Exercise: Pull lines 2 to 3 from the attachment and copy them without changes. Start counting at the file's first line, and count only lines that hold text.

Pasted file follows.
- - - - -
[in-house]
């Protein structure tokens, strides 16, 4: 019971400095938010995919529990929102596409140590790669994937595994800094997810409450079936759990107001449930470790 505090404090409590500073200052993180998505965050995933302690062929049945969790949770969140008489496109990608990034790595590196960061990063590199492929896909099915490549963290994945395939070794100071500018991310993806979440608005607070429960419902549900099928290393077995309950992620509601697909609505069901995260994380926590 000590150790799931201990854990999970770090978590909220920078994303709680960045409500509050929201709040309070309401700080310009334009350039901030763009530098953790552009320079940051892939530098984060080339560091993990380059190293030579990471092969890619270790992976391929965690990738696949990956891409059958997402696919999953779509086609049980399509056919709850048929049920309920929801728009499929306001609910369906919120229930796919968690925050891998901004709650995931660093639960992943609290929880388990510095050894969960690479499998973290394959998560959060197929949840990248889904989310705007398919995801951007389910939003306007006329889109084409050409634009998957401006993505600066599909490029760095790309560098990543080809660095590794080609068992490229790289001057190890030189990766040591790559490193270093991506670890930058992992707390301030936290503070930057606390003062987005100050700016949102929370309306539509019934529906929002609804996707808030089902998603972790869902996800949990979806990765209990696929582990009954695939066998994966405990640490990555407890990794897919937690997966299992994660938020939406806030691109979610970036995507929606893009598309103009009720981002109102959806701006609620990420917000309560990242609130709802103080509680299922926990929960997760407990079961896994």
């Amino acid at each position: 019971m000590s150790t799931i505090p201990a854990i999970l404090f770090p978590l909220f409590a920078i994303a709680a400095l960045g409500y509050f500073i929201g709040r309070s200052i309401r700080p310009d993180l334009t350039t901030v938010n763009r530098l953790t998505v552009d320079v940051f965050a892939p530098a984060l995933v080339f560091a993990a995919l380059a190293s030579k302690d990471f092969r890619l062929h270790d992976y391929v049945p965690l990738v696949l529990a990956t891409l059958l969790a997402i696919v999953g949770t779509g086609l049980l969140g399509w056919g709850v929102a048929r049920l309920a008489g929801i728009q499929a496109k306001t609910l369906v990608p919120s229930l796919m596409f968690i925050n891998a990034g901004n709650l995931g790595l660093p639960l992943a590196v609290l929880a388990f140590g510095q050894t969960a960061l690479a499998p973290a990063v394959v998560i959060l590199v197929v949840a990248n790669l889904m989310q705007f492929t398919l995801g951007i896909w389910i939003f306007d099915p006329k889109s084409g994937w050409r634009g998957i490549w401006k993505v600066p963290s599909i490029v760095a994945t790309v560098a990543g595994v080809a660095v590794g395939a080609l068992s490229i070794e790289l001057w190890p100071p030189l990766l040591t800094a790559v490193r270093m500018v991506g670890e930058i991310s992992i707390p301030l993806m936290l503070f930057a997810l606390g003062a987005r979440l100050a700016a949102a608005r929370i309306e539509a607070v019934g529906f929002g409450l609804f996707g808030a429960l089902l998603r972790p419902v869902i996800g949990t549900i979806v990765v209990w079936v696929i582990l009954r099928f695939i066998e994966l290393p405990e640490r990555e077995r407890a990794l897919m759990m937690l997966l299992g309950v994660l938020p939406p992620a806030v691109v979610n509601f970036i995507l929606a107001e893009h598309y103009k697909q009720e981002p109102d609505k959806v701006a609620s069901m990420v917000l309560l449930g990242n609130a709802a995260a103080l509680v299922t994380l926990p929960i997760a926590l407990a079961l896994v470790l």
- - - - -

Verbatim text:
């Protein structure tokens, strides 16, 4: 019971400095938010995919529990929102596409140590790669994937595994800094997810409450079936759990107001449930470790 505090404090409590500073200052993180998505965050995933302690062929049945969790949770969140008489496109990608990034790595590196960061990063590199492929896909099915490549963290994945395939070794100071500018991310993806979440608005607070429960419902549900099928290393077995309950992620509601697909609505069901995260994380926590 000590150790799931201990854990999970770090978590909220920078994303709680960045409500509050929201709040309070309401700080310009334009350039901030763009530098953790552009320079940051892939530098984060080339560091993990380059190293030579990471092969890619270790992976391929965690990738696949990956891409059958997402696919999953779509086609049980399509056919709850048929049920309920929801728009499929306001609910369906919120229930796919968690925050891998901004709650995931660093639960992943609290929880388990510095050894969960690479499998973290394959998560959060197929949840990248889904989310705007398919995801951007389910939003306007006329889109084409050409634009998957401006993505600066599909490029760095790309560098990543080809660095590794080609068992490229790289001057190890030189990766040591790559490193270093991506670890930058992992707390301030936290503070930057606390003062987005100050700016949102929370309306539509019934529906929002609804996707808030089902998603972790869902996800949990979806990765209990696929582990009954695939066998994966405990640490990555407890990794897919937690997966299992994660938020939406806030691109979610970036995507929606893009598309103009009720981002109102959806701006609620990420917000309560990242609130709802103080509680299922926990929960997760407990079961896994």
């Amino acid at each position: 019971m000590s150790t799931i505090p201990a854990i999970l404090f770090p978590l909220f409590a920078i994303a709680a400095l960045g409500y509050f500073i929201g709040r309070s200052i309401r700080p310009d993180l334009t350039t901030v938010n763009r530098l953790t998505v552009d320079v940051f965050a892939p530098a984060l995933v080339f560091a993990a995919l380059a190293s030579k302690d990471f092969r890619l062929h270790d992976y391929v049945p965690l990738v696949l529990a990956t891409l059958l969790a997402i696919v999953g949770t779509g086609l049980l969140g399509w056919g709850v929102a048929r049920l309920a008489g929801i728009q499929a496109k306001t609910l369906v990608p919120s229930l796919m596409f968690i925050n891998a990034g901004n709650l995931g790595l660093p639960l992943a590196v609290l929880a388990f140590g510095q050894t969960a960061l690479a499998p973290a990063v394959v998560i959060l590199v197929v949840a990248n790669l889904m989310q705007f492929t398919l995801g951007i896909w389910i939003f306007d099915p006329k889109s084409g994937w050409r634009g998957i490549w401006k993505v600066p963290s599909i490029v760095a994945t790309v560098a990543g595994v080809a660095v590794g395939a080609l068992s490229i070794e790289l001057w190890p100071p030189l990766l040591t800094a790559v490193r270093m500018v991506g670890e930058i991310s992992i707390p301030l993806m936290l503070f930057a997810l606390g003062a987005r979440l100050a700016a949102a608005r929370i309306e539509a607070v019934g529906f929002g409450l609804f996707g808030a429960l089902l998603r972790p419902v869902i996800g949990t549900i979806v990765v209990w079936v696929i582990l009954r099928f695939i066998e994966l290393p405990e640490r990555e077995r407890a990794l897919m759990m937690l997966l299992g309950v994660l938020p939406p992620a806030v691109v979610n509601f970036i995507l929606a107001e893009h598309y103009k697909q009720e981002p109102d609505k959806v701006a609620s069901m990420v917000l309560l449930g990242n609130a709802a995260a103080l509680v299922t994380l926990p929960i997760a926590l407990a079961l896994v470790l």